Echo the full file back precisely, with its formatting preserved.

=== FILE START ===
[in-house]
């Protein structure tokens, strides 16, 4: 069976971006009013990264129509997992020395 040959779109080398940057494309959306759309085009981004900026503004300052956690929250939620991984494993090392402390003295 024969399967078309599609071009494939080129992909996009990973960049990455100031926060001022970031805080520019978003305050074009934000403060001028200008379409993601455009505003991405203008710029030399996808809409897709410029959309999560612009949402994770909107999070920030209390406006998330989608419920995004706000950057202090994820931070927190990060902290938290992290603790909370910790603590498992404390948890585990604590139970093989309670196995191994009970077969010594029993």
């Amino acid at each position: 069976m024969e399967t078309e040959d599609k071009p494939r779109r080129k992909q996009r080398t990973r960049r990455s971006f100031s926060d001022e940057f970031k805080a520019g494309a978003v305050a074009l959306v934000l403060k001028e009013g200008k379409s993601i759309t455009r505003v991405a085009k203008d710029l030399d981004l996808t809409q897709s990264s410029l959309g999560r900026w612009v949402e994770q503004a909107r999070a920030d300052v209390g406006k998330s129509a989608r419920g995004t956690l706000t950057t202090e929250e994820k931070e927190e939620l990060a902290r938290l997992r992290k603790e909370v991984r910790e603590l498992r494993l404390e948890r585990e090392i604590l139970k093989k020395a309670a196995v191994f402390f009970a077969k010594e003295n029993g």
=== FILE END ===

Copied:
[in-house]
């Protein structure tokens, strides 16, 4: 069976971006009013990264129509997992020395 040959779109080398940057494309959306759309085009981004900026503004300052956690929250939620991984494993090392402390003295 024969399967078309599609071009494939080129992909996009990973960049990455100031926060001022970031805080520019978003305050074009934000403060001028200008379409993601455009505003991405203008710029030399996808809409897709410029959309999560612009949402994770909107999070920030209390406006998330989608419920995004706000950057202090994820931070927190990060902290938290992290603790909370910790603590498992404390948890585990604590139970093989309670196995191994009970077969010594029993």
């Amino acid at each position: 069976m024969e399967t078309e040959d599609k071009p494939r779109r080129k992909q996009r080398t990973r960049r990455s971006f100031s926060d001022e940057f970031k805080a520019g494309a978003v305050a074009l959306v934000l403060k001028e009013g200008k379409s993601i759309t455009r505003v991405a085009k203008d710029l030399d981004l996808t809409q897709s990264s410029l959309g999560r900026w612009v949402e994770q503004a909107r999070a920030d300052v209390g406006k998330s129509a989608r419920g995004t956690l706000t950057t202090e929250e994820k931070e927190e939620l990060a902290r938290l997992r992290k603790e909370v991984r910790e603590l498992r494993l404390e948890r585990e090392i604590l139970k093989k020395a309670a196995v191994f402390f009970a077969k010594e003295n029993g």